Ultimately, the fate of VoIP taxation could be handled at the federal level. This week thethat will decide if and how the Internet should be taxed. At issue is whether or not to renew a lapsed ban that would prevent state and local governments from applying additional taxes on dial-up, DSL (digital subscriber line), cable modem, wireless or satellite access to the Internet.
The moratoriumbut has been tied up in debate as congressional leaders grapple with the definition of "Internet access." Some say that VoIP services, which are now required to adhere to many telecommunications regulations like E911 and wiretapping should be exempt from the moratorium. Others argue that it is an information service and not a telecom service and should be lumped in with the broad Internet access definition.
Florida's Substitute Communications law, passed in 1985, was designed to ensure that companies operating their own communication systems via satellite or microwave technology would have to pay the same tax as those using the regular phone network. In 2001, the law was rewritten as part of a broad overhaul of the communications tax code. During the process, the nearly forgotten provision was rediscovered and reworded to apply the tax to "any system that is used for voice or data that connects multiple users with the use of switching or routing technology".
Last summer, the Florida Department of Revenue drafted a series of rules to help clarify who should pay the tax. In this interpretation it became apparent that the law could push the definition of communications systems to include LANs, as well as wide area networks, or WANs. As a result, businesses and home users that have linked two or more computers together could be subject to more than 9 percent in state tax, plus local option taxes. Some experts fear it could also be applied to two-way radio transmissions used by taxi and bus dispatchers, home intercom systems or security systems.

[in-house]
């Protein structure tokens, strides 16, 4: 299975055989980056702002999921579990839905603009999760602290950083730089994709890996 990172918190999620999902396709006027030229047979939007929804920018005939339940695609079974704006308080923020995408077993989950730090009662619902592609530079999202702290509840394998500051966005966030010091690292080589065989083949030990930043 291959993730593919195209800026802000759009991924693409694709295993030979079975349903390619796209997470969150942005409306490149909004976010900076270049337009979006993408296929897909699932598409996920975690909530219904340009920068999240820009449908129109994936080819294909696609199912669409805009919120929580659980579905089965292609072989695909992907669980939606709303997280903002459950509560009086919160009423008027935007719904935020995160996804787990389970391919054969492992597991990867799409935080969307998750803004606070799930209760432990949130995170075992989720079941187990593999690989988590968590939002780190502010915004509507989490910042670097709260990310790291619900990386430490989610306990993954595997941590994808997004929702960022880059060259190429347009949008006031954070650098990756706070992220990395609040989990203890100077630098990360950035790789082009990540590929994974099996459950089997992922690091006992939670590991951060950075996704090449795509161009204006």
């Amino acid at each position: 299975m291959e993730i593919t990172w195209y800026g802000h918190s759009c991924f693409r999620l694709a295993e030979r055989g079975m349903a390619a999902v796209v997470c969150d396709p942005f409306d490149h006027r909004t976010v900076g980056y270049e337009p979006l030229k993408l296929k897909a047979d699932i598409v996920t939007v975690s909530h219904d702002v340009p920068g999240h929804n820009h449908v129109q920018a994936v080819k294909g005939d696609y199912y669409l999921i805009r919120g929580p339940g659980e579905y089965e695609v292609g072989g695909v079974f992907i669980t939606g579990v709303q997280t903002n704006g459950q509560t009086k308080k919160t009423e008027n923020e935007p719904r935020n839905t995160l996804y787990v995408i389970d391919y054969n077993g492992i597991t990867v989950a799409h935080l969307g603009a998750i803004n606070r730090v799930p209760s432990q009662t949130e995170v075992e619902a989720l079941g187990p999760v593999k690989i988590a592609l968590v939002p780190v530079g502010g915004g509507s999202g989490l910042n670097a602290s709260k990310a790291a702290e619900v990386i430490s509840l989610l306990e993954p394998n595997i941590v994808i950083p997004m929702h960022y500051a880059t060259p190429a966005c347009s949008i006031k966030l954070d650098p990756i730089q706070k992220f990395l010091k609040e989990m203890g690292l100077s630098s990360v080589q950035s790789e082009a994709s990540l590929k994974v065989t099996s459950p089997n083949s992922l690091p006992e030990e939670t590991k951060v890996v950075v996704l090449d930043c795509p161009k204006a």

The broad interpretation has ignited a firestorm in the corporate community, which views the tax as a direct assault on businesses. As a result of the controversy, the state legislature is reviewing the statute during its current session, which ends Friday. With only three days left, Florida lawmakers must decide to revise the law or postpone the enforcement of the law until further study. If no action is taken, the state revenue department will begin enforcing the tax law according to its rules this summer.
Florida officials, who are pushing for enforcement of the law, recognize that the wording of the statute is too broad and may include services that were never intended to be taxed. But they believe that companies that clearly fall under the parameters of the tax should have to pay.
"It would be difficult, if not impossible, to administer a tax on things like a local area network," said Sharon Fox, the tax revenue coordinator for the city of Tampa. "But the city of Tampa feels that we should be collecting tax for services that clearly fall within the provision of the statute."
While most experts agree that local area networks and home security systems shouldn't be taxed, no one is sure whether the statute should be applied to service providers offering VoIP or businesses that use their own VoIP networks to bypass the public phone network. But levying a tax on VoIP could be in conflict with another Florida law that prohibits the taxation of Internet access. This law states that Internet services like e-mail or basic dial-up and broadband should not be taxed. But it does not explicitly exempt VoIP services, leaving room for the Substitute Communications tax to be applied.
"Right now, we aren't sure how to treat VoIP," Bruns said. "First, we have to define if VoIP is actually a communications service. Then we have to see how the FCC treats it in its rulings. And finally, we need to see how federal legislation on this topic will play out."
It's this uncertainty that has lawmakers in Florida leery about making any sweeping changes to the Substitute Communications statute, said John Stargel, a Republican in the Florida House of Representatives. He has proposed a bill that, if passed this week, would postpone the enforcement of the law until Jan. 1, 2006.
"We really have to examine all the tax implications," he said. "The VoIP question is one of the reasons why we will probably end up with a holiday on this matter rather than a repeal of the statute."